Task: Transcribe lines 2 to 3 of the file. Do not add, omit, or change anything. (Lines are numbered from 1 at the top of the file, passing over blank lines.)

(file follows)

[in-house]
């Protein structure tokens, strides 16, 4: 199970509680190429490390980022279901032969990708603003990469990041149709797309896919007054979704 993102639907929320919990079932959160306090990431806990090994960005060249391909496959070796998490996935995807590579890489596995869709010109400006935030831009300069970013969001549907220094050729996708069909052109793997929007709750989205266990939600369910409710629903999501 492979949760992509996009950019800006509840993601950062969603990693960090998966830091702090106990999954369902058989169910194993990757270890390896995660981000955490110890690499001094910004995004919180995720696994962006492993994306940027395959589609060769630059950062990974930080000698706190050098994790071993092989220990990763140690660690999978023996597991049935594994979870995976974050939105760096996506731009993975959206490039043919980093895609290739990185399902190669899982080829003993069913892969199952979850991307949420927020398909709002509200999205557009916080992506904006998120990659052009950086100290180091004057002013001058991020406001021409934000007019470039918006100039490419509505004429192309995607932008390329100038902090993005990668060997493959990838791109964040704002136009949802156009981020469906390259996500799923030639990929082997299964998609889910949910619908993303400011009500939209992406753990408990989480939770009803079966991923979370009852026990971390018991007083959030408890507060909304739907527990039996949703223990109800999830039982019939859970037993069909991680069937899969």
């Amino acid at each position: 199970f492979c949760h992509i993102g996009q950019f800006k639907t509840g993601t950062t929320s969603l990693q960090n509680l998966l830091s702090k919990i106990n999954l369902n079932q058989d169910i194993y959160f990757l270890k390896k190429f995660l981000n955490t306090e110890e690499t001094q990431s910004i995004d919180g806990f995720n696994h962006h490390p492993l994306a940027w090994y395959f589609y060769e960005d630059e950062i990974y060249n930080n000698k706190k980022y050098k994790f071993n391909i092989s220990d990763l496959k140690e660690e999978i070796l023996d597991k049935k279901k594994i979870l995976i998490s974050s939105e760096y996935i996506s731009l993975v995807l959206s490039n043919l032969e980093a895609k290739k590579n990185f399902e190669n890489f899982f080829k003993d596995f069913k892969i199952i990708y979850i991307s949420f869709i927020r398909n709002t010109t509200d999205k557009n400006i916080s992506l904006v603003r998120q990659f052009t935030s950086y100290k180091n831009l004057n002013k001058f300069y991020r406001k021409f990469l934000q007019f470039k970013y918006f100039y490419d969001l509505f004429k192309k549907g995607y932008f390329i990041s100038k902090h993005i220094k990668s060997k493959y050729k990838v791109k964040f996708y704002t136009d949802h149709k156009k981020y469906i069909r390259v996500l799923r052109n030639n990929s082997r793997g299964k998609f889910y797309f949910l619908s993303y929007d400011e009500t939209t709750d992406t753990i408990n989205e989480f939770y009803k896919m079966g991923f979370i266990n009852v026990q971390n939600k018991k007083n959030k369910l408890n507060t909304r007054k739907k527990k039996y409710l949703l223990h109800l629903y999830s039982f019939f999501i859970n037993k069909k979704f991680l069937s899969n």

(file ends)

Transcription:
């Protein structure tokens, strides 16, 4: 199970509680190429490390980022279901032969990708603003990469990041149709797309896919007054979704 993102639907929320919990079932959160306090990431806990090994960005060249391909496959070796998490996935995807590579890489596995869709010109400006935030831009300069970013969001549907220094050729996708069909052109793997929007709750989205266990939600369910409710629903999501 492979949760992509996009950019800006509840993601950062969603990693960090998966830091702090106990999954369902058989169910194993990757270890390896995660981000955490110890690499001094910004995004919180995720696994962006492993994306940027395959589609060769630059950062990974930080000698706190050098994790071993092989220990990763140690660690999978023996597991049935594994979870995976974050939105760096996506731009993975959206490039043919980093895609290739990185399902190669899982080829003993069913892969199952979850991307949420927020398909709002509200999205557009916080992506904006998120990659052009950086100290180091004057002013001058991020406001021409934000007019470039918006100039490419509505004429192309995607932008390329100038902090993005990668060997493959990838791109964040704002136009949802156009981020469906390259996500799923030639990929082997299964998609889910949910619908993303400011009500939209992406753990408990989480939770009803079966991923979370009852026990971390018991007083959030408890507060909304739907527990039996949703223990109800999830039982019939859970037993069909991680069937899969």
């Amino acid at each position: 199970f492979c949760h992509i993102g996009q950019f800006k639907t509840g993601t950062t929320s969603l990693q960090n509680l998966l830091s702090k919990i106990n999954l369902n079932q058989d169910i194993y959160f990757l270890k390896k190429f995660l981000n955490t306090e110890e690499t001094q990431s910004i995004d919180g806990f995720n696994h962006h490390p492993l994306a940027w090994y395959f589609y060769e960005d630059e950062i990974y060249n930080n000698k706190k980022y050098k994790f071993n391909i092989s220990d990763l496959k140690e660690e999978i070796l023996d597991k049935k279901k594994i979870l995976i998490s974050s939105e760096y996935i996506s731009l993975v995807l959206s490039n043919l032969e980093a895609k290739k590579n990185f399902e190669n890489f899982f080829k003993d596995f069913k892969i199952i990708y979850i991307s949420f869709i927020r398909n709002t010109t509200d999205k557009n400006i916080s992506l904006v603003r998120q990659f052009t935030s950086y100290k180091n831009l004057n002013k001058f300069y991020r406001k021409f990469l934000q007019f470039k970013y918006f100039y490419d969001l509505f004429k192309k549907g995607y932008f390329i990041s100038k902090h993005i220094k990668s060997k493959y050729k990838v791109k964040f996708y704002t136009d949802h149709k156009k981020y469906i069909r390259v996500l799923r052109n030639n990929s082997r793997g299964k998609f889910y797309f949910l619908s993303y929007d400011e009500t939209t709750d992406t753990i408990n989205e989480f939770y009803k896919m079966g991923f979370i266990n009852v026990q971390n939600k018991k007083n959030k369910l408890n507060t909304r007054k739907k527990k039996y409710l949703l223990h109800l629903y999830s039982f019939f999501i859970n037993k069909k979704f991680l069937s899969n």